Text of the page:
The Road to Recovery – Part I 

By Jenniffer Mann

On the 17 May 2011, BBC News reported that, “Between April and June 1994, an estimated 800,000 Rwandans were killed in the space of 100 days. Most of the dead were Tutsis – and most of those who perpetrated the violence were Hutus. Even for a country with such a turbulent history as Rwanda, the scale and speed of the slaughter, left its people reeling. The genocide was sparked by the death of the Rwandan President Juvenal Habyarimana, a Hutu, when his plane was shot down above Kigali airport on 6 April 1994.”

Rwanda was reportedly in ruin following these events. Dead bodies were everywhere, leaving countless widows and orphans, obliterated houses littered every hill.   Every Rwandan was affected, regardless of ethnicity. Loss, was palpable.  The stories of survivors are heart rendering to hear. One such story comes from Consolee Nishimwe, who recounts:  

“The announcements over the radio were becoming increasingly alarming; it was really scary to hear how Tutsis were being killed in some areas of Rwanda. We were told we would be killed. It became risky staying at home as people were being killed in their own homes and in the streets. So my family and I, as many other Tutsi families, were forced to run away from home and hide. I still remember how scared my parents were, but as children, my siblings and I thought the mayhem would stop soon but that was not the case. We spent three months hiding in many different places and during this period many of my family members were murdered — including my father, my three brothers, my grandparents, my uncles, and many friends. My father was the first person to be killed, followed by my brothers. So my mother, my sisters and I kept hiding without knowing whether we were going to survive or not. I also remember hearing the people who took my father talking about how happy they were to have killed him. It was one of the worst times in my life. I wished they had killed me too.” 

Consolee goes on to say that she was deeply wounded and still has nightmares. Her story, is one of many.  For many Rwandans morning the loss of loved ones, the question, “where was God?” hung in the air with the bitterest after taste but Marcel Uwineza writes, “It is clear now that God never left us! We left God; we realize this ever more deeply as we search for the truth and our faith is deepened.” 

But how do you reach that realisation and heal after such tragedy?  

Many people do not consider that Jesus, God’s son, also experienced deep trauma. In the first few years of His life, Jesus’ parents had to move to Egypt because the ruler at the time was ordering the baby boys to be killed. Undoubtedly, just like the Tutsi, their sense of safety was endangered. As Jesus lived out His calling, His cousin John, who prepared the way for Him, was beheaded. Jesus was also unjustly accused of crimes that He knew would lead to His death. His community rejected Him and saved the life of a ruthless criminal instead.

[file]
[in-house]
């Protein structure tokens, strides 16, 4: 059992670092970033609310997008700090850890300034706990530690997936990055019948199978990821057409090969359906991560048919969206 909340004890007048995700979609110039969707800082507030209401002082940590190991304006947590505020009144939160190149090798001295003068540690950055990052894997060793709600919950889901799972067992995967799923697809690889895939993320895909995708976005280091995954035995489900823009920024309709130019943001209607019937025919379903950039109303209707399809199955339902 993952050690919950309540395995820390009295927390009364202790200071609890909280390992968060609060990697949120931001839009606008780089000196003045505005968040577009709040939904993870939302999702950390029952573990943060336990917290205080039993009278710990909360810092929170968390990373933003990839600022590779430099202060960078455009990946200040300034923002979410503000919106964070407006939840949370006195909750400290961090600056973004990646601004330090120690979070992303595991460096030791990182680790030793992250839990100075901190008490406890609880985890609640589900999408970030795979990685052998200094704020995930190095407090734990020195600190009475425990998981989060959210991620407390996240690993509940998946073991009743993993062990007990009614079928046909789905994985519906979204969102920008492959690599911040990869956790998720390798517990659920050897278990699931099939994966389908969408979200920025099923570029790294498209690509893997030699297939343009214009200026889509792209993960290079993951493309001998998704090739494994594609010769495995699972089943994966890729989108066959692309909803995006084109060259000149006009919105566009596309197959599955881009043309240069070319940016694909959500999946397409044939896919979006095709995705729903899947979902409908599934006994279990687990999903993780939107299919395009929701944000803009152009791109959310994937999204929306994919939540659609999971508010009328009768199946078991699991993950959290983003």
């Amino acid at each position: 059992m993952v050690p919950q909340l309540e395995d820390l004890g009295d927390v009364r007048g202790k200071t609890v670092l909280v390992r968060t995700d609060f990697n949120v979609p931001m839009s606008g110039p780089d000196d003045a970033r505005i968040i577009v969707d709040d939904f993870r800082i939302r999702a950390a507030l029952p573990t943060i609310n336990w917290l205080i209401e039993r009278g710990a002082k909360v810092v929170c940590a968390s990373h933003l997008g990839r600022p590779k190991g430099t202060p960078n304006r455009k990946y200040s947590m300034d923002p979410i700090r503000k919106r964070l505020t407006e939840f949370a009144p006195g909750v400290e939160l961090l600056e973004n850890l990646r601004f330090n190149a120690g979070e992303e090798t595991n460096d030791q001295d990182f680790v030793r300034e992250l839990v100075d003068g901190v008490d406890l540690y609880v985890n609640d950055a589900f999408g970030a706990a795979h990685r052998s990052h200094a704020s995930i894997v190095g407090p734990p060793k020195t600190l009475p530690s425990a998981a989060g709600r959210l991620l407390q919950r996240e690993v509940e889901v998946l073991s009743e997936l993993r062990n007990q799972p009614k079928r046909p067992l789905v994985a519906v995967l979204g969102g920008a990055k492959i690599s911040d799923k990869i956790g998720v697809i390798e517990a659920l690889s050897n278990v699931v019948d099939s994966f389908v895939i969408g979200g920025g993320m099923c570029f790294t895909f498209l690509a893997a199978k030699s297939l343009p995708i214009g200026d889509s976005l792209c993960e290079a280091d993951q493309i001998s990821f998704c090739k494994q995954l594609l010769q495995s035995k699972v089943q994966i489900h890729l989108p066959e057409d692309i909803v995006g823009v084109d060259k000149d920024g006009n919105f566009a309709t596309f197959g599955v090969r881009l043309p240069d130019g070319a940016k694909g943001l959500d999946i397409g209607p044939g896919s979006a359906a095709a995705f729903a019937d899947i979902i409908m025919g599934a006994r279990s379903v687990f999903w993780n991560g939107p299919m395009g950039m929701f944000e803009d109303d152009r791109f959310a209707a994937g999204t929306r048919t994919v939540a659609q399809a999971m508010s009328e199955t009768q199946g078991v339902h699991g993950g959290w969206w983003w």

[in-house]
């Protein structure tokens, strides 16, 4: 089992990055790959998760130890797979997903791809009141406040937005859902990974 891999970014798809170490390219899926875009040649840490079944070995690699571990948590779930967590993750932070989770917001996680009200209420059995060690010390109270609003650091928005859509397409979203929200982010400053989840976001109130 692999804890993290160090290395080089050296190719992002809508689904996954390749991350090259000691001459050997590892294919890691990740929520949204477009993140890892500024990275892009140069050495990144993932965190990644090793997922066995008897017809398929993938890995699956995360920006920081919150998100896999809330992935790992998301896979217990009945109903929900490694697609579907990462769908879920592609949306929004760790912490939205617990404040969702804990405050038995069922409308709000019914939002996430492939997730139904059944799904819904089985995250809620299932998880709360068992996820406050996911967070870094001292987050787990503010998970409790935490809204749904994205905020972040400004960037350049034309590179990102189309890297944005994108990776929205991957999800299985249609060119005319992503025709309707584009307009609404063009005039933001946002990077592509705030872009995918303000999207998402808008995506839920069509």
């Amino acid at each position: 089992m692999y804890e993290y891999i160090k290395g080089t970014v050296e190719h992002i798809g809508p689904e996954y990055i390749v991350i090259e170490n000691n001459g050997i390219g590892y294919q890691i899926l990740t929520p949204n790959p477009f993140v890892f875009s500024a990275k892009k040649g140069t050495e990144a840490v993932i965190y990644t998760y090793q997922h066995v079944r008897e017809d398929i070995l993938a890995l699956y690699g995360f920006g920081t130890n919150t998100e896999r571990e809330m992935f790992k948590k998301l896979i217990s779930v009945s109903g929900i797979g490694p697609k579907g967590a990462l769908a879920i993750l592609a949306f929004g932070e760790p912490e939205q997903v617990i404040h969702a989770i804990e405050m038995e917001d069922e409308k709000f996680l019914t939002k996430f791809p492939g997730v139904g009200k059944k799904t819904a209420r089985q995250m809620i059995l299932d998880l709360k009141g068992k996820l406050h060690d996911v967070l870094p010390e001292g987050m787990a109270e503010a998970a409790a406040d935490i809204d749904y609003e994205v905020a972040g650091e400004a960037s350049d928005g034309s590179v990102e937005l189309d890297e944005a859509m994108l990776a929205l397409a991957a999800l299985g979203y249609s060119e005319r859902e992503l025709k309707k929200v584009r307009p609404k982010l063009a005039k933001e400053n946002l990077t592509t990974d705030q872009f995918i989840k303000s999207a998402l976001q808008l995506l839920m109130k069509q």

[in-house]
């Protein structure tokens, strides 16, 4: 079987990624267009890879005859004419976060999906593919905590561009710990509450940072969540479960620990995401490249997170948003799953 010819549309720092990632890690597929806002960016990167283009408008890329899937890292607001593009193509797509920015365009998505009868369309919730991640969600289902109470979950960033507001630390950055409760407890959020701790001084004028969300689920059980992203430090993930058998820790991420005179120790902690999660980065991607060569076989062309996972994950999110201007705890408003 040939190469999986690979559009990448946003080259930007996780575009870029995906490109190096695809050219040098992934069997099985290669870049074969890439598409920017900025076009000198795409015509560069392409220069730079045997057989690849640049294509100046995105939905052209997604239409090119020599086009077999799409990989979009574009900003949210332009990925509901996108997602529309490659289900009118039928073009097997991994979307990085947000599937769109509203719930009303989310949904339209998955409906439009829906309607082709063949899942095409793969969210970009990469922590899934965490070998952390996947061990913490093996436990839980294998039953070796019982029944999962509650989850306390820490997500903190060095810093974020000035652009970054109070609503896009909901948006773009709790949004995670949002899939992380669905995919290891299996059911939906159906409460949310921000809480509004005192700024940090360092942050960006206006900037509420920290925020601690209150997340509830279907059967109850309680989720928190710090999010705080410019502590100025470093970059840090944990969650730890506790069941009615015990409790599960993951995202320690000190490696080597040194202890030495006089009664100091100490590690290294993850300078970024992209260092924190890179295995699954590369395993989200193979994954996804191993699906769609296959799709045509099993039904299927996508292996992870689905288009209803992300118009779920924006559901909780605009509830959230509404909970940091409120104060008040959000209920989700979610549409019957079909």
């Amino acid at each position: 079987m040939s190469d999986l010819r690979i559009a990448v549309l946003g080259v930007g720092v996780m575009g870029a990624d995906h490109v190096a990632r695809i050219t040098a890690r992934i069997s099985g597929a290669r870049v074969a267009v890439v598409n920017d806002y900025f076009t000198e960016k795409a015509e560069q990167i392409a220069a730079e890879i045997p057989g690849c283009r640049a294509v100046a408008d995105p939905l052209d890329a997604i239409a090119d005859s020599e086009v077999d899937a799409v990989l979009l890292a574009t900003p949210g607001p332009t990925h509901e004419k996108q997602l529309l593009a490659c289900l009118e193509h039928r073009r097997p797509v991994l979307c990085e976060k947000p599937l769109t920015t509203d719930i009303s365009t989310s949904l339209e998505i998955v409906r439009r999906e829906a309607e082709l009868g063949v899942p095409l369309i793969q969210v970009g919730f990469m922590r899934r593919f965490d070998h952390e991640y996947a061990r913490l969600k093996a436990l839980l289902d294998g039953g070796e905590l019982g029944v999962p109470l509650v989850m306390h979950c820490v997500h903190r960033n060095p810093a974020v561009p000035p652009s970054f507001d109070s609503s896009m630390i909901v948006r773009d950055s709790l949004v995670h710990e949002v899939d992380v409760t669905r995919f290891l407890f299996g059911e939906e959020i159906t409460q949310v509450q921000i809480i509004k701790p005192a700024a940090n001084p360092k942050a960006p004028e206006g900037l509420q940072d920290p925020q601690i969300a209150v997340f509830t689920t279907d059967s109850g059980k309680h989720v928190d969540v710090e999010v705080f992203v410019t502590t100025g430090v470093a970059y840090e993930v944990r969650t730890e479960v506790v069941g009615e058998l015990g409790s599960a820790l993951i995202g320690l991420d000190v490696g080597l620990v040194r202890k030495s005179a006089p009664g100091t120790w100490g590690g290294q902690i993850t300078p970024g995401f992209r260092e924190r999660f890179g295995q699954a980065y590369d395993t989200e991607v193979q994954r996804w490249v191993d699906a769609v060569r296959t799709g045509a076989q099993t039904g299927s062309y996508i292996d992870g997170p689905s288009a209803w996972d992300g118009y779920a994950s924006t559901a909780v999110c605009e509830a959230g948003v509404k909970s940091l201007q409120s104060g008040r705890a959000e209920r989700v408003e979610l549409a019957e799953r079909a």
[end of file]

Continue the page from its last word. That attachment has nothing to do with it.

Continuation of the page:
Just like those in the Rwandan genocide, there was no dignity in His death, he did not have the benefit of being surrounded by loved ones with comforting words, compassionate embraces. His death was the cruellest, most degrading and loneliest experience. 

Isaiah 53:3 reads: 

He is despised and rejected by men,  a man of sorrows and acquainted with grief.  And we hid, as it were, our faces from Him;  He was despised, and we did not esteem Him. 

Jesus was both fully divine and fully human, so He felt extreme emotions just like us and was no stranger to being heartbroken. In the midst of your trauma, be that the Rwandan Genocide, the death of your loved one, your divorce, your abusive situation, your break-up, you should know that Jesus has never left you. In fact He tells us in Matthew 28:20, And surely I will be with you always, to the very end of the age.”  Many of us will process our hurt in isolation, not realising that we have moved away from Jesus in doing so, yet it is pivotal to our healing experience, that we learn how to process our experiences alongside Christ and His Truth. 

In our next article, we will consider what processing our experiences alongside Jesus looks like and explore the road to recovery following trauma. For now, I leave you with words taken from the Old Testament book of Isaiah 41:10 that have personally brought me great comfort and serve as a reminder that I am never alone. 

Fear not, for I am with you; Be not dismayed, for I am your God. I will strengthen you, Yes, I will help you, I will uphold you with My righteous right hand.

Isaiah 41:10

Let’s Pray

Dear Jesus, I feel alone in my pain but I understand that you have felt my pain too. Please bring me to a place of acceptance so I can feel the peace that surpasses all understanding.